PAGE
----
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Hi,

on the weekend I moved stones from one end of my property to the other using my 3038e with FEL.
For this I put the Forklift forks on and placed a pallet on it.
Since I want to make it comfortable I placed the pallet 50cm above the ground and started putting the stones on the pallet.

While placing stones on the pallet I realized, that with every stone I place upon it, the FEL "swings" or "swims" a little bit in the hydraulic cylinders.
Is this usual? Since there a no "dampers" I thought the hydraulic would be very stiff/hard, cause this swinging / swimming feels like compressing air or a spring....


Best regards,
Broesel
 

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Do you mean feels a little floppy?

My FEL hydraulics seem to relax a little bit after a period of time and cause the bucket to be a little floppy unless I re-curl it back up tight against the FEL arms. It's done this since new and I have seen others comment about it on theirs so I am guessing this is normal for this tractor. I have a 3025E, same loader as your 3038E.
 

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There's a chart out there somewhere listing "in-spec" leak down rates for the different JD FEL's. The 305 (as on the E series) had some of the largest numbers, as I recall ...
 
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As far as I can tell the OP isn’t referring to a symptom of leakdown but in fact about the FEL bouncing (not drooping lower and lower) as he loads the bucket with stones.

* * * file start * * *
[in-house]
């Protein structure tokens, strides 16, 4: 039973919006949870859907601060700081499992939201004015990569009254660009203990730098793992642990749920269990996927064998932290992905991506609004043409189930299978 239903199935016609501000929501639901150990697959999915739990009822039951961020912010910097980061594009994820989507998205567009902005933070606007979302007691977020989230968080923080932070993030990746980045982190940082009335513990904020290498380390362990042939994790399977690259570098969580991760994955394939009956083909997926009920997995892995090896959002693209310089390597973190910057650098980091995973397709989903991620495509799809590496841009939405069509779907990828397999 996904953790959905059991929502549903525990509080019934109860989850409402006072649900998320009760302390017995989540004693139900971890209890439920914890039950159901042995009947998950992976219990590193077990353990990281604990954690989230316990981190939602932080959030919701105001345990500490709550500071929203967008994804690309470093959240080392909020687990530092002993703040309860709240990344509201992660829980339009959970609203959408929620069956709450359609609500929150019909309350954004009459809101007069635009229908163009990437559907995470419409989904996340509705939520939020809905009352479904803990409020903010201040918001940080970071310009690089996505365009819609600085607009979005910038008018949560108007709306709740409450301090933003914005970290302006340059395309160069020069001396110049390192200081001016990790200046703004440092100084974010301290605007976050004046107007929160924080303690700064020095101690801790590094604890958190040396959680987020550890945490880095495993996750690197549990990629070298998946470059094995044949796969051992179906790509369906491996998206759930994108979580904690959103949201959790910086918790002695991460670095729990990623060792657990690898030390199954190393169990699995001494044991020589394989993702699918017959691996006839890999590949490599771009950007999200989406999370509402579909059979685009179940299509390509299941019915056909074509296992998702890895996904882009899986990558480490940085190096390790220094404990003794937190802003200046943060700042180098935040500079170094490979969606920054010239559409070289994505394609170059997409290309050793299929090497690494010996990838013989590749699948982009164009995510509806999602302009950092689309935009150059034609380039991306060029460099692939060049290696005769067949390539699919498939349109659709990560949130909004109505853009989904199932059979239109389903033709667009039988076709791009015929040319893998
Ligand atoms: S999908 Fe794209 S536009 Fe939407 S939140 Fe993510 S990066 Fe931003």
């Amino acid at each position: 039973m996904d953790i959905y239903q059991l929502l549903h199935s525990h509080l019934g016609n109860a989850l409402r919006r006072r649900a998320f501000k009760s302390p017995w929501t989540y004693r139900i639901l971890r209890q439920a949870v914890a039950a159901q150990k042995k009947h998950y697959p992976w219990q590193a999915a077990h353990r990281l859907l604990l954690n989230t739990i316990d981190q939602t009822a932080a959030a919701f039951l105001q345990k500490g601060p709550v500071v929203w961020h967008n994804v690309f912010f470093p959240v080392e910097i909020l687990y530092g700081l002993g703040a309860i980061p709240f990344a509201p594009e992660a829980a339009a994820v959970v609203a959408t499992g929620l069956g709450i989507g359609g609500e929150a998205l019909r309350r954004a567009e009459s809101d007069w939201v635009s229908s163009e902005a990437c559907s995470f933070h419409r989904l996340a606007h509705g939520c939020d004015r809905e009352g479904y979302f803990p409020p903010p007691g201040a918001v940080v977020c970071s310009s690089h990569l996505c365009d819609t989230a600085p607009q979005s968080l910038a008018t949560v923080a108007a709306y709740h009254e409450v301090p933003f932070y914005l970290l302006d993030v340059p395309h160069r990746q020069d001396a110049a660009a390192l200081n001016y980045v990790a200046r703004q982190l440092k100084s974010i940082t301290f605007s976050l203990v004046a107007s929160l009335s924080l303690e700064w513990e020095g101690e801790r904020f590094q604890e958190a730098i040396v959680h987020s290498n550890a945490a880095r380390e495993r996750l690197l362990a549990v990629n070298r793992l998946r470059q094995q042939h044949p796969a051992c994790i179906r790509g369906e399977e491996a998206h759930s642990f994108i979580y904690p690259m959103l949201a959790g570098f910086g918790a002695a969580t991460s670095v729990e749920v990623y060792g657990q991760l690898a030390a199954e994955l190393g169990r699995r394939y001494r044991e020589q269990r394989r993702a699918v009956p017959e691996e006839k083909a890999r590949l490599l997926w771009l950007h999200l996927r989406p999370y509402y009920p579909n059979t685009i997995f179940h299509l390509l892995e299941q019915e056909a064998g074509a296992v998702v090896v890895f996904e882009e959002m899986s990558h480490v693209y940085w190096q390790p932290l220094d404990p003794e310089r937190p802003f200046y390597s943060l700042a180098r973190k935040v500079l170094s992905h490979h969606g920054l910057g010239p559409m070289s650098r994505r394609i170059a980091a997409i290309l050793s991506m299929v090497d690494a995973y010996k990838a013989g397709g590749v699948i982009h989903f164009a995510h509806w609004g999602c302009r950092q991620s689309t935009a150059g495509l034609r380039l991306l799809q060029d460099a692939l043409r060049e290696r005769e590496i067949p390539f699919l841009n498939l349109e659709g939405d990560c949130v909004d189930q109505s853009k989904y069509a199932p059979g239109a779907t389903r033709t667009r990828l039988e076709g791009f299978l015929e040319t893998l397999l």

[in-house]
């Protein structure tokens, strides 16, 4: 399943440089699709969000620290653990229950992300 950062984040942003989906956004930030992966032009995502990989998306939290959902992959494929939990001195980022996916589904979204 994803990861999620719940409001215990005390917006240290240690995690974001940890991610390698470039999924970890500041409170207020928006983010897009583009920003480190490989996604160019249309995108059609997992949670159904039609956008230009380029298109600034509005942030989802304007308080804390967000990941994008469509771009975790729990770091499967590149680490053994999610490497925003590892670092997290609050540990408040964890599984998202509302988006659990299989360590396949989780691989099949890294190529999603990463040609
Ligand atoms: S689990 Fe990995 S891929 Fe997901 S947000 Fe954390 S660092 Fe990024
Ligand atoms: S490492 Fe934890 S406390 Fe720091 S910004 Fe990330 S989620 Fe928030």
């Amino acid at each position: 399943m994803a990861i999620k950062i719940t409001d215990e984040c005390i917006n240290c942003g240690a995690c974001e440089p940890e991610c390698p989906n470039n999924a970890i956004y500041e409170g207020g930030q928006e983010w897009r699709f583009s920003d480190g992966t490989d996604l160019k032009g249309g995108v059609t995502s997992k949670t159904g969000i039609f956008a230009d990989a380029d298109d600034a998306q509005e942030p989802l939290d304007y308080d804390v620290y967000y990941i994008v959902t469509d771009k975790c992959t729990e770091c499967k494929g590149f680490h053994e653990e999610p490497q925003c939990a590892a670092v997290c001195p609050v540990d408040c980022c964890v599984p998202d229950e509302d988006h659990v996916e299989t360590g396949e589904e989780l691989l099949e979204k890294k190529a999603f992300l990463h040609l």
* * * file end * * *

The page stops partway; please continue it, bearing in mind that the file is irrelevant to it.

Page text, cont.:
Yes hydraulic fluid is non compressible but the bushings, mounting plates, and even the arms of the loader and the hydraulic cylinders themselves will “give” some when a shock load is applied to them while they are resisting the compression of the fluid holding them in place. It’s just the nature of equipment when loading it.
 

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As far as I can tell the OP isn’t referring to a symptom of leakdown but in fact about the FEL bouncing (not drooping lower and lower) as he loads the bucket with stones.

Yes hydraulic fluid is non compressible but the bushings, mounting plates, and even the arms of the loader and the hydraulic cylinders themselves will “give” some when a shock load is applied to them while they are resisting the compression of the fluid holding them in place. It’s just the nature of equipment when loading it.
The bucket will get floppy pretty quick, so I am thinking that is what he is referring too. If you a loading it while the bucket is static and then you go to move the tractor you will need to curl that bucket up against the arms or it's going to flop a little bit on you. If you have a really heavy load it won't do that but if the load is kind of light it's a bit of annoying problem. It's like the hydraulic pressure relaxes a little bit in the FEL after a couple of minutes. It doesn't bleed down but bucket does get floppy.
 
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